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If you’re looking to hire part-time employees to avoid offering benefits, you might want to read the information outlined in this article.  While many employee benefits – such as paid time off - are not mandated by federal law, there are benefits which you are legally responsible for providing any employee working for your business, whether they work full-time or part-time.

 

Benefits Required By Law

 

The following are required benefits that employers must extend to part-time employees.  For a primer on employment laws and regulations, see SBA.gov’s Labor Law Guide.

  • Employment and Labor Laws - Employment laws, such as discrimination and workplace safety regulations, apply to part-time workers. Additionally, under the Fair Labor Standards Act (FLSA), part-time and full-time employees have equal rights concerning minimum wage, overtime pay, record keeping and child labor.
  • Unemployment Benefits - You will likely need to comply with unemployment benefit obligations for part-time employees.  Contact your state department of labor to understand your local requirements.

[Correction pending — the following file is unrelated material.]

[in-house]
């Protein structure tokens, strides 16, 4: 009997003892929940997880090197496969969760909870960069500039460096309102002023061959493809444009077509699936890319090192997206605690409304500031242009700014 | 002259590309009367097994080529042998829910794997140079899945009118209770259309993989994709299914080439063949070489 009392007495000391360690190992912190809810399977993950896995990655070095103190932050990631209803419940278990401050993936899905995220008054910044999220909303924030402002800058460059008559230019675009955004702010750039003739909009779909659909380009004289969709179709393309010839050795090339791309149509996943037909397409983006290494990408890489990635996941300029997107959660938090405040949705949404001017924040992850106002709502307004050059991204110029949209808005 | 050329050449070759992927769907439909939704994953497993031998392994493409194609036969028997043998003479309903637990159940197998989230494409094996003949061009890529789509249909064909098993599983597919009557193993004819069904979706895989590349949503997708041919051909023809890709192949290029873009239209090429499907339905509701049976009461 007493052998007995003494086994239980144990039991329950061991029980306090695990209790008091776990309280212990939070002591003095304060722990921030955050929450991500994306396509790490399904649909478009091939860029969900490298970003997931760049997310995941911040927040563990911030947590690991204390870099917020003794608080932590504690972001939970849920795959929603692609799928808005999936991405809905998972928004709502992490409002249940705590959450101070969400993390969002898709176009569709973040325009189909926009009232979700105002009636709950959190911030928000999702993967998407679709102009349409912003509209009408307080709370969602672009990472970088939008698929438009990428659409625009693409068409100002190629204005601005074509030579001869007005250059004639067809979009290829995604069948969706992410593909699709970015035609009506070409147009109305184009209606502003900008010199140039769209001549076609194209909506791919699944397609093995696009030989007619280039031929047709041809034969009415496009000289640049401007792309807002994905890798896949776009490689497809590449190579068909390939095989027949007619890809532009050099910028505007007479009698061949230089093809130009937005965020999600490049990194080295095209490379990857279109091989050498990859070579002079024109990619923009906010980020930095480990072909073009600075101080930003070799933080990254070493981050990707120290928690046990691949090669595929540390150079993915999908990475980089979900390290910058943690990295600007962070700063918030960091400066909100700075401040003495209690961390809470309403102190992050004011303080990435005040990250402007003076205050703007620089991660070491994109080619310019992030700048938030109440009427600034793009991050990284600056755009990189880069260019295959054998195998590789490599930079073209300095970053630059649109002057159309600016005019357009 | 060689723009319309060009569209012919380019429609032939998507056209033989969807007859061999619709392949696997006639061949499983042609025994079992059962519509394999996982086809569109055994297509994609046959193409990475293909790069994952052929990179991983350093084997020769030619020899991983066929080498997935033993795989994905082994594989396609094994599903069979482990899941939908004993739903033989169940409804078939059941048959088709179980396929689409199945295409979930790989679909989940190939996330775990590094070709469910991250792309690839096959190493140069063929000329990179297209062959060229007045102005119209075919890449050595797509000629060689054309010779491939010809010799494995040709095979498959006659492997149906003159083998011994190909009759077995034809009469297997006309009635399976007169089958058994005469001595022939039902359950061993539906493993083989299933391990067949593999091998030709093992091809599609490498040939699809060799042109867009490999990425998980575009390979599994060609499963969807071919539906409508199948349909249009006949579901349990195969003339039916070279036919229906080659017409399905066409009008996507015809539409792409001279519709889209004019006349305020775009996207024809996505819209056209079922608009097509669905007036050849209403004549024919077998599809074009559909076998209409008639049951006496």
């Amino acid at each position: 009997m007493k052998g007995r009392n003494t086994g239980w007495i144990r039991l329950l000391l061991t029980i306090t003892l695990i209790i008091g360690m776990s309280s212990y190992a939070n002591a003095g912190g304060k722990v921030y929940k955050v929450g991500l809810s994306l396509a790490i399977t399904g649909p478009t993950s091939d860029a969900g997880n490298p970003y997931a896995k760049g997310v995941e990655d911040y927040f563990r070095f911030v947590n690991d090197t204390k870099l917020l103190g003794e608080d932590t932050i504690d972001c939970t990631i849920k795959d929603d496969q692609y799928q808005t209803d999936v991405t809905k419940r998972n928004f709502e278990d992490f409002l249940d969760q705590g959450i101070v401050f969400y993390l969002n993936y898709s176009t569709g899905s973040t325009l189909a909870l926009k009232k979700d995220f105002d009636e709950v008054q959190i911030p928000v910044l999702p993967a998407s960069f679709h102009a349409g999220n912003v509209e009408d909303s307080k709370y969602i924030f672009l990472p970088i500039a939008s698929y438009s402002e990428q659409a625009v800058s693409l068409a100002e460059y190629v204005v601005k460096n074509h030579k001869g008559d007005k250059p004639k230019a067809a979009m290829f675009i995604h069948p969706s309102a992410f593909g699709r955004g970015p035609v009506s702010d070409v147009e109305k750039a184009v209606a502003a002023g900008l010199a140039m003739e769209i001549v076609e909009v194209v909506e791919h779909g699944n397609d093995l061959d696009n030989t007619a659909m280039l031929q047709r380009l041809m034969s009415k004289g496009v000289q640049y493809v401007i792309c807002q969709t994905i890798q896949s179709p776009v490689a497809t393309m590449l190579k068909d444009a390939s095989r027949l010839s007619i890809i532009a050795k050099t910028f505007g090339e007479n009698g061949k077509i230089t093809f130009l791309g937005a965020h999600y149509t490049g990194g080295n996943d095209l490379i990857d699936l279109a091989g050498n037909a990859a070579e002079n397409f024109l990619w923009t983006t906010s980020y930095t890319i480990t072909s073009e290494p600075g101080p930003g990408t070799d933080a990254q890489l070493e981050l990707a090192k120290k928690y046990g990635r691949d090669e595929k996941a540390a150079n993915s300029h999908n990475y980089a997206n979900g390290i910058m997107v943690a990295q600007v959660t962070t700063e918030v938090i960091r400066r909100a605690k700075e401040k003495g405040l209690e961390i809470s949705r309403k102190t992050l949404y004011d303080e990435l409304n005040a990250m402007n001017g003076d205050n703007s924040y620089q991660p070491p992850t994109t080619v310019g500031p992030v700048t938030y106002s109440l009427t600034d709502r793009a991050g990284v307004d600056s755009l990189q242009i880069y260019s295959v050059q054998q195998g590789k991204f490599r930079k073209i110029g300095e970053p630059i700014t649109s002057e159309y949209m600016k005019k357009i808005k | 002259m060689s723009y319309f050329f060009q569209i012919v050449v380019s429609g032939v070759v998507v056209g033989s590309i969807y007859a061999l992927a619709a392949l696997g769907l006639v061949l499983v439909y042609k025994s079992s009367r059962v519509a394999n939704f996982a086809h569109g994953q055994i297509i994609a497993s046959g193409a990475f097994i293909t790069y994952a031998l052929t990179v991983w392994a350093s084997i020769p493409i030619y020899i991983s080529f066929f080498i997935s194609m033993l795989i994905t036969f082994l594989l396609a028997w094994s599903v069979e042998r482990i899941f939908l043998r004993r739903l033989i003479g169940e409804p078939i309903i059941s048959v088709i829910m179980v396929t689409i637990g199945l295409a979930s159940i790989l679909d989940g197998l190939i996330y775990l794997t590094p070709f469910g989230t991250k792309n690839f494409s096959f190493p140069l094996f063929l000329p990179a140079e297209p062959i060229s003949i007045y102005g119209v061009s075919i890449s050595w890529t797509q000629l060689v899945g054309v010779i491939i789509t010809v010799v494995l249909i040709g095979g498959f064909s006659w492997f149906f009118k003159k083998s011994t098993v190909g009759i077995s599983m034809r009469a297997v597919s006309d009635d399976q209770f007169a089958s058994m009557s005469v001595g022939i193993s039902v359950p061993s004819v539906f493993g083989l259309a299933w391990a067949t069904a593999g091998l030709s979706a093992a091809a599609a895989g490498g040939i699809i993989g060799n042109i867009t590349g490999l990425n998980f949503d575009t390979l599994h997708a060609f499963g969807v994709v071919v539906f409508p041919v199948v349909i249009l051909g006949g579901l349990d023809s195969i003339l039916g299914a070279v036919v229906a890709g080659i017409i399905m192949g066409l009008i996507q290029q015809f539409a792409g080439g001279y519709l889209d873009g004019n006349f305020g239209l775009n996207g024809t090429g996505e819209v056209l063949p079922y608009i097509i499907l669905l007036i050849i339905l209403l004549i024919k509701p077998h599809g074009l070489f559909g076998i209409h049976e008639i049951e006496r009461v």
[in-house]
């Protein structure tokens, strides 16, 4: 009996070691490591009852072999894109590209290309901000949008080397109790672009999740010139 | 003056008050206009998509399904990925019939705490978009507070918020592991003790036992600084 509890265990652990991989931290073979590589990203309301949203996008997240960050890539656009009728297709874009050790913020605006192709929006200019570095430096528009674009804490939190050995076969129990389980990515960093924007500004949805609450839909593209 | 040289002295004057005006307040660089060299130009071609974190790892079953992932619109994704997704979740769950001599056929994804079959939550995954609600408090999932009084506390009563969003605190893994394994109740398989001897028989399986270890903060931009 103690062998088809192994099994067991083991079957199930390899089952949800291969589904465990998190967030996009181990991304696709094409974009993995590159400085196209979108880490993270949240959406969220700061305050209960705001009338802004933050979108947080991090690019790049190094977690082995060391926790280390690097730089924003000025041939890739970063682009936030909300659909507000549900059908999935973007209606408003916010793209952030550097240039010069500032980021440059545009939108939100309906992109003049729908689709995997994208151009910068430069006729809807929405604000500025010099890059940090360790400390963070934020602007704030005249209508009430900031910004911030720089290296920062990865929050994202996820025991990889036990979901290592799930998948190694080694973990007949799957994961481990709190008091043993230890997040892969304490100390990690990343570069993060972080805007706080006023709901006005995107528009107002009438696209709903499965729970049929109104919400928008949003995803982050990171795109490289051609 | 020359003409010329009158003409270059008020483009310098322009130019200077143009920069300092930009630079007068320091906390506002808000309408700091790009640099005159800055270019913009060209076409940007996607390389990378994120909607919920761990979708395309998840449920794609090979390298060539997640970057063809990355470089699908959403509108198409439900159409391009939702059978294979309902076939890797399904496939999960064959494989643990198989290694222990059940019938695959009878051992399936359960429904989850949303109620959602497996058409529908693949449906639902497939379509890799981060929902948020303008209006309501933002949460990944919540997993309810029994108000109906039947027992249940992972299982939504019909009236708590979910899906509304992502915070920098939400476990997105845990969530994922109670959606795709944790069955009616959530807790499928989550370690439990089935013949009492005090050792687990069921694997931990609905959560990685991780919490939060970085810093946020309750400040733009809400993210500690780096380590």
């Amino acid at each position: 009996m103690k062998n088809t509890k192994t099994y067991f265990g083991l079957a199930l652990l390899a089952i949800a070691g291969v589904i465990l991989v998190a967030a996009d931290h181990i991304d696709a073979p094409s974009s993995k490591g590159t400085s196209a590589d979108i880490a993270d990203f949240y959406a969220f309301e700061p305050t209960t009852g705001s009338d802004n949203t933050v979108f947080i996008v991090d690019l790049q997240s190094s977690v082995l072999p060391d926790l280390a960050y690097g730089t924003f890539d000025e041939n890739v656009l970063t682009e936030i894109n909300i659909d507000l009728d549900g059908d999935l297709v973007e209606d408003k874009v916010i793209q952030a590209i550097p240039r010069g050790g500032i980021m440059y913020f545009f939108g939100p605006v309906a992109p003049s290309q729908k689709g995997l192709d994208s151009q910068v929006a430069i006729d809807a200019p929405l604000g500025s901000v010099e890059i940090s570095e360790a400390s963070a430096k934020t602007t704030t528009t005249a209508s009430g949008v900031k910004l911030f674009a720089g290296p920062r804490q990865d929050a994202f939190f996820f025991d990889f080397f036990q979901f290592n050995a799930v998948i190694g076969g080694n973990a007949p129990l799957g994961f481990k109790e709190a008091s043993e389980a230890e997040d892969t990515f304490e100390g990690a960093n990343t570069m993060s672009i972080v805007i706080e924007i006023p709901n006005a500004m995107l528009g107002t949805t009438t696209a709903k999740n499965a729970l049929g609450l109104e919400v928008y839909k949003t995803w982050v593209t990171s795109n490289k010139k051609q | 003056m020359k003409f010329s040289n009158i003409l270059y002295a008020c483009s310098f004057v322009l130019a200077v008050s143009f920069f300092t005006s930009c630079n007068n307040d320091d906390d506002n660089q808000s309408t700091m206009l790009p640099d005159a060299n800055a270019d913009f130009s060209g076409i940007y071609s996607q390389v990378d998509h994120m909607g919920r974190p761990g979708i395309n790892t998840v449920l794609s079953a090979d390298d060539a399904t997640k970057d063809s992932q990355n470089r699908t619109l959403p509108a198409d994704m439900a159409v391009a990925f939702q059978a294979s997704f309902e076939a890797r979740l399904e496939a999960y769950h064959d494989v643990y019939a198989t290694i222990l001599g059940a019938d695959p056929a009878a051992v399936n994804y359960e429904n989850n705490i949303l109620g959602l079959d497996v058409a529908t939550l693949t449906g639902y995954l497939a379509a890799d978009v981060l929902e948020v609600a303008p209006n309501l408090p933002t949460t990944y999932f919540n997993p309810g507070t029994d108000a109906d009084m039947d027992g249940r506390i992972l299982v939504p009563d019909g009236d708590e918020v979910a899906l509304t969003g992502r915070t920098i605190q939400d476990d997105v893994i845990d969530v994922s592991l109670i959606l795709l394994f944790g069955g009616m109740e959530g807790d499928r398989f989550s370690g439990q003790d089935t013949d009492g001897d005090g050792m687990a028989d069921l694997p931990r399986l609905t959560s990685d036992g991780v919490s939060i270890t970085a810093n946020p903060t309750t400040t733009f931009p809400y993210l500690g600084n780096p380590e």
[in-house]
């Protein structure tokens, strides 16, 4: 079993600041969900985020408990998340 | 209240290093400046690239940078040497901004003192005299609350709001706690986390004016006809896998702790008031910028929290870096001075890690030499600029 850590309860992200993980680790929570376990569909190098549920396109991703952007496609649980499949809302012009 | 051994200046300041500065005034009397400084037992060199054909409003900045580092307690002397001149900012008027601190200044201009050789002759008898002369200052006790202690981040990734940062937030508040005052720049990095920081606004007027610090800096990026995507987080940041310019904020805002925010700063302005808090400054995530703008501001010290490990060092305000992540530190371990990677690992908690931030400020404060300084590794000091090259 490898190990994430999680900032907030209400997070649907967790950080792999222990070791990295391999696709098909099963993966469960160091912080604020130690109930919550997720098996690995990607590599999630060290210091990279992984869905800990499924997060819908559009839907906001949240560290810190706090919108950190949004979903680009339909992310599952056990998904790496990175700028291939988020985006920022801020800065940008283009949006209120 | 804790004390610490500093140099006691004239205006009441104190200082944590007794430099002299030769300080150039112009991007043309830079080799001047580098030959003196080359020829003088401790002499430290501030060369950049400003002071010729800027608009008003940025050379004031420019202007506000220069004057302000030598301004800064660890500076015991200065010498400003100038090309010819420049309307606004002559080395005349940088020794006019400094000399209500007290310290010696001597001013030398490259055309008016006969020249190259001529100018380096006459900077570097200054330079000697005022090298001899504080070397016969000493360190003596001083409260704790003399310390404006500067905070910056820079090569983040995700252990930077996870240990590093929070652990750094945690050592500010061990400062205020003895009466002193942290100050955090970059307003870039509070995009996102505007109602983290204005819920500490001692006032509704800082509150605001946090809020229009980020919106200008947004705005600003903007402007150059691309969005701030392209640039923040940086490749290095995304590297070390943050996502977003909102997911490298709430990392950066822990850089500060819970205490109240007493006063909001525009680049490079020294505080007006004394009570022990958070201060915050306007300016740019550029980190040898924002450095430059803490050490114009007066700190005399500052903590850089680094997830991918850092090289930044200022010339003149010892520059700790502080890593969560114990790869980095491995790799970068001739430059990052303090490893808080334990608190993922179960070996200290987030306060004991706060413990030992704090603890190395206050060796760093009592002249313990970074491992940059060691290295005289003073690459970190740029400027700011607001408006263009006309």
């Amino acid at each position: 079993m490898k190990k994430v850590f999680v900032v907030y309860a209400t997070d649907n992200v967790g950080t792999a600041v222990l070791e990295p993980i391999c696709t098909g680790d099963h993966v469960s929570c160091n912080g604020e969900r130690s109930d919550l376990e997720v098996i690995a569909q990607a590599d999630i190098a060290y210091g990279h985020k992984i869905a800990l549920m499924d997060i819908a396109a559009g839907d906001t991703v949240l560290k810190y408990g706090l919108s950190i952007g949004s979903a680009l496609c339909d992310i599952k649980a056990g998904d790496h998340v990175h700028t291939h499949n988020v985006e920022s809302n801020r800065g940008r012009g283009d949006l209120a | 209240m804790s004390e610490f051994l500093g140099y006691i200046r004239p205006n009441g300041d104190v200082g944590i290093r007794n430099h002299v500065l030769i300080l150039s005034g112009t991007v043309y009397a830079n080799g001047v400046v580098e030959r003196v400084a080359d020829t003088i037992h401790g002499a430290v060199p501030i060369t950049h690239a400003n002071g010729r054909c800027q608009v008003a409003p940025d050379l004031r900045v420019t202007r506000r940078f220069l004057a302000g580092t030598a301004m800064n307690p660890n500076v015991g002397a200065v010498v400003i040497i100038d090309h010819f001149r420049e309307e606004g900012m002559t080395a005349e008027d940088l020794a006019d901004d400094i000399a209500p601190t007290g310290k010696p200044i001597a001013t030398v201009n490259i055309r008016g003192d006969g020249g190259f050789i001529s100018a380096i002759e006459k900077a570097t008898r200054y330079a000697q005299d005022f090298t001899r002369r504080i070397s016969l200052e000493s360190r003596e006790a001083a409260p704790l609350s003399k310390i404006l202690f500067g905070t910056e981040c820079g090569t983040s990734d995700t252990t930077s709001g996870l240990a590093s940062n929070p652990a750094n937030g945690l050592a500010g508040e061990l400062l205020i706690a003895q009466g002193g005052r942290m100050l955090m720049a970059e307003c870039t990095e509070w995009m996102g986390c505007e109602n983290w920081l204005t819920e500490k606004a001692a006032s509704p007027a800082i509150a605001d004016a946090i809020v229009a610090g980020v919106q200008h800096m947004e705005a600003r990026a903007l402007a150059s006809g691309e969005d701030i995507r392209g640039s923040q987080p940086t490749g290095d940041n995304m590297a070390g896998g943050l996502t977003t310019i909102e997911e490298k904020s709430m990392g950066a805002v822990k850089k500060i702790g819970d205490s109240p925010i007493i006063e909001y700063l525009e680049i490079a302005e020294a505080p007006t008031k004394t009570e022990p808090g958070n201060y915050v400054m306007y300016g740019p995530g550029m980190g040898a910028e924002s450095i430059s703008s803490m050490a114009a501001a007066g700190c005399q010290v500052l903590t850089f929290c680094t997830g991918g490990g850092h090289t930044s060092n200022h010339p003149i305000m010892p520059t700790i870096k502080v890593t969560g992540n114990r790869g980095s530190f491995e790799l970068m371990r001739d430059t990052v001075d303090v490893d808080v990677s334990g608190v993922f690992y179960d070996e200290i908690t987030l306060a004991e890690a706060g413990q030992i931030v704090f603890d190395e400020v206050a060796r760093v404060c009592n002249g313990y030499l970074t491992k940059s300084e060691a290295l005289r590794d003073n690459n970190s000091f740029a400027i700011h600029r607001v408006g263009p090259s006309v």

Voluntary Benefits

 

  • “Fringe Benefits”- The majority of common leave benefits offered by employers are not required by federal law, and are instead offered to employees as part of an overall compensation and benefits package. These leave benefits include retirement plans, holiday/vacation paid time off, jury duty, personal leave, sick leave, and funeral/bereavement leave. 

 

Other Considerations

 

  • Taxes - According to IRS.gov, part-time and seasonal employees are subject to the same tax withholding rules that apply to other employees. For details on your tax reporting responsibilities, refer to the IRS.gov regulations on businesses with employees.
  • State Labor Laws - Some states have enacted requirements stricter than what the Federal regulations require.  Check with your state department of labor to understand if there are additional or different benefit regulations for part-time employees in your area.
By Tiffani Clements at SBA.gov.
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